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Crashes of commercial flights due to pitot covers left on

Posted: Fri Apr 30, 2021 4:23 pm
by AvgWhiteGuy
Not due to ice blockage, not due heat failing, not due to anything else except the covers being left on - maintenance or otherwise. If a GA crash is near and dear to you, then please feel free
to mention the particulars of that.

Thank you.

Re: Crashes of commercial flights due to pitot covers left on

Posted: Fri Apr 30, 2021 4:51 pm
by T18
Not pitot tubes but tape on static ports - https://en.wikipedia.org/wiki/Aeroper%C3%BA_Flight_603

Re: Crashes of commercial flights due to pitot covers left on

Posted: Fri Apr 30, 2021 4:53 pm
by extender
I know of at least two 757s that crashed from issues with the pitot static system.

Aero Peru Flight 603

Alas Nacionales Flight 301

Re: Crashes of commercial flights due to pitot covers left on

Posted: Fri Apr 30, 2021 5:42 pm
by Horstroad
Blocked pitot probes isn't much of a problem and shouldn't result in a crash if they have been blocked before take off. You simply wouldn't see a speed increase during the take off roll and would abort. That's what the 80 or 100 knots callout is there for.
Blocked static ports are a bit more tricky. You wouldn't notice until after you start to climb. Only then would you see a decrease in airspeed and no change in altitude.

Re: Crashes of commercial flights due to pitot covers left on

Posted: Fri Apr 30, 2021 11:29 pm
by debonair
extender wrote:
I know of at least two 757s that crashed from issues with the pitot static system.

Aero Peru Flight 603

Alas Nacionales Flight 301


The Alas Nacionales crash happened due to the lack of pitot covers, which would have most probably prevented the erroneous speed indication.

Re: Crashes of commercial flights due to pitot covers left on

Posted: Fri Apr 30, 2021 11:41 pm
by AvgWhiteGuy
Thank you for your replies. Perhaps the better question would have been crashes that happened because of intentional blockage of the static ports. As I pilot, I do realize that no airspeed would almost certainly trigger an abort, but I thought there was a plane that managed to get airborne with them on.
So...any other crashes, other than the ones already listed, where the static ports were covered by maintenance, painters, etc. and the end result was a crash?
Promise, there's a point to this.

Re: Crashes of commercial flights due to pitot covers left on

Posted: Sat May 01, 2021 3:04 am
by a320fan
XL Airways 888T was an A320 that lost control on a test flight in France after repainting into Air New Zealand livery because water got into the AoA sensors during the repaint process, froze during the flight and played havoc with the flight control protections system.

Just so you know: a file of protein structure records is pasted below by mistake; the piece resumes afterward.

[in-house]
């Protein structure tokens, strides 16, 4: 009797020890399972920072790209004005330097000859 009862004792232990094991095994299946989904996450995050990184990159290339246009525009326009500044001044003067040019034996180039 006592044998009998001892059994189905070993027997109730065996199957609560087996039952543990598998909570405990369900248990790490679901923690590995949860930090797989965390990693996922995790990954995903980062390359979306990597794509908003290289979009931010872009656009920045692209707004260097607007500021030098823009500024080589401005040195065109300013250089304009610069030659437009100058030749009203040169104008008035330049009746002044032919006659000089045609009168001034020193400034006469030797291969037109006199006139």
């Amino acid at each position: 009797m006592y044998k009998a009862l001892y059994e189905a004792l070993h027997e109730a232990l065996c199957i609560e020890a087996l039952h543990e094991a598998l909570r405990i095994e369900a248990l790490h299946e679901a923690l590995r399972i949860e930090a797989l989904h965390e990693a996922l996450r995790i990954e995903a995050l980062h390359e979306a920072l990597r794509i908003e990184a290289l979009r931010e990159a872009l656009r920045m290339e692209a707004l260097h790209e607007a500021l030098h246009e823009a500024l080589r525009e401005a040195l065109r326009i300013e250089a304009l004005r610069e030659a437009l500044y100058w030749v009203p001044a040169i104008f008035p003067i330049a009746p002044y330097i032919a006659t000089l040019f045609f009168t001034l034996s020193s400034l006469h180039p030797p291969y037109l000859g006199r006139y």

Re: Crashes of commercial flights due to pitot covers left on

Posted: Sat May 01, 2021 10:37 am
by VSMUT
Birgenair 301, a 757, suspected that wasps had built a nest in one of the pitot tubes:
https://en.wikipedia.org/wiki/Birgenair_Flight_301

Pitot tubes get really hot when heating is on. I've seen them glowing red-hot. If you left the cover on, it would probably melt/burn off.

Re: Crashes of commercial flights due to pitot covers left on

Posted: Sat May 01, 2021 4:44 pm
by debonair
VSMUT wrote:
Birgenair 301, a 757, suspected that wasps had built a nest in one of the pitot tubes:
https://en.wikipedia.org/wiki/Birgenair_Flight_301

Pitot tubes get really hot when heating is on. I've seen them glowing red-hot. If you left the cover on, it would probably melt/burn off.


Yes, as written above. The airline was actually Alas Nacionales, but operated by Birgen Air. There a lot if crashes with pitot tubes problems, like AF447 as well, but the question was regarding "covers left on"... So none of these crashes account for.

Re: Crashes of commercial flights due to pitot covers left on

Posted: Sat May 01, 2021 5:48 pm
by LCDFlight
This feels like a photographer forgetting to take the lens cap off.

Re: Crashes of commercial flights due to pitot covers left on

Posted: Sun May 02, 2021 3:28 am
by vhqpa
Horstroad wrote:
Blocked pitot probes isn't much of a problem and shouldn't result in a crash if they have been blocked before take off. You simply wouldn't see a speed increase during the take off roll and would abort. That's what the 80 or 100 knots callout is there for.
Blocked static ports are a bit more tricky. You wouldn't notice until after you start to climb. Only then would you see a decrease in airspeed and no change in altitude.


You'd hope so, but there was an incident with at BNE a few years ago where a MH A330 took off despite abnormalities with the airspeed indicators with all three pitot covers in place. Luckily they were able to turn around and land safely.

https://aviation-safety.net/wikibase/wiki.php?id=213551

https://www.atsb.gov.au/publications/investigation_reports/2018/aair/ao-2018-053